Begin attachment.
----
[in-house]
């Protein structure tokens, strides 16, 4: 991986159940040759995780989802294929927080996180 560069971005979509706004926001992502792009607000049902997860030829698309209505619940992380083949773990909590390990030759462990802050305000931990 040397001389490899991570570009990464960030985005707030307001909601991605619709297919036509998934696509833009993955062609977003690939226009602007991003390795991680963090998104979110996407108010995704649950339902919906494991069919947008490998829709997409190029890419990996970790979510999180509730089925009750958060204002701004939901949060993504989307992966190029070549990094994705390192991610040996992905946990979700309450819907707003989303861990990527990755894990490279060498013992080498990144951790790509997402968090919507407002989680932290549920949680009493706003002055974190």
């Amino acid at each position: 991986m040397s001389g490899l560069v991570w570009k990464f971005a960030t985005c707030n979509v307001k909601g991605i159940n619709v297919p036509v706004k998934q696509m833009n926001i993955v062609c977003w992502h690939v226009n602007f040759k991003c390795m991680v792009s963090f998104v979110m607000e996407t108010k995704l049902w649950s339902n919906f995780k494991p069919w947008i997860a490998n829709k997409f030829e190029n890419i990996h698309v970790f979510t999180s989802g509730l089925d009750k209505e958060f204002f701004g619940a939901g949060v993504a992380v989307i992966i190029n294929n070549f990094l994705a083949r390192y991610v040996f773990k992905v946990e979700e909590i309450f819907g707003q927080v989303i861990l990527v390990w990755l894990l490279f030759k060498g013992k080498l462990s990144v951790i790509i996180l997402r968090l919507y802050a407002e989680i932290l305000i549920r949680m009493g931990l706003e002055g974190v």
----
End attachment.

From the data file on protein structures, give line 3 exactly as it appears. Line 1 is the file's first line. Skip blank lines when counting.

């Amino acid at each position: 991986m040397s001389g490899l560069v991570w570009k990464f971005a960030t985005c707030n979509v307001k909601g991605i159940n619709v297919p036509v706004k998934q696509m833009n926001i993955v062609c977003w992502h690939v226009n602007f040759k991003c390795m991680v792009s963090f998104v979110m607000e996407t108010k995704l049902w649950s339902n919906f995780k494991p069919w947008i997860a490998n829709k997409f030829e190029n890419i990996h698309v970790f979510t999180s989802g509730l089925d009750k209505e958060f204002f701004g619940a939901g949060v993504a992380v989307i992966i190029n294929n070549f990094l994705a083949r390192y991610v040996f773990k992905v946990e979700e909590i309450f819907g707003q927080v989303i861990l990527v390990w990755l894990l490279f030759k060498g013992k080498l462990s990144v951790i790509i996180l997402r968090l919507y802050a407002e989680i932290l305000i549920r949680m009493g931990l706003e002055g974190v």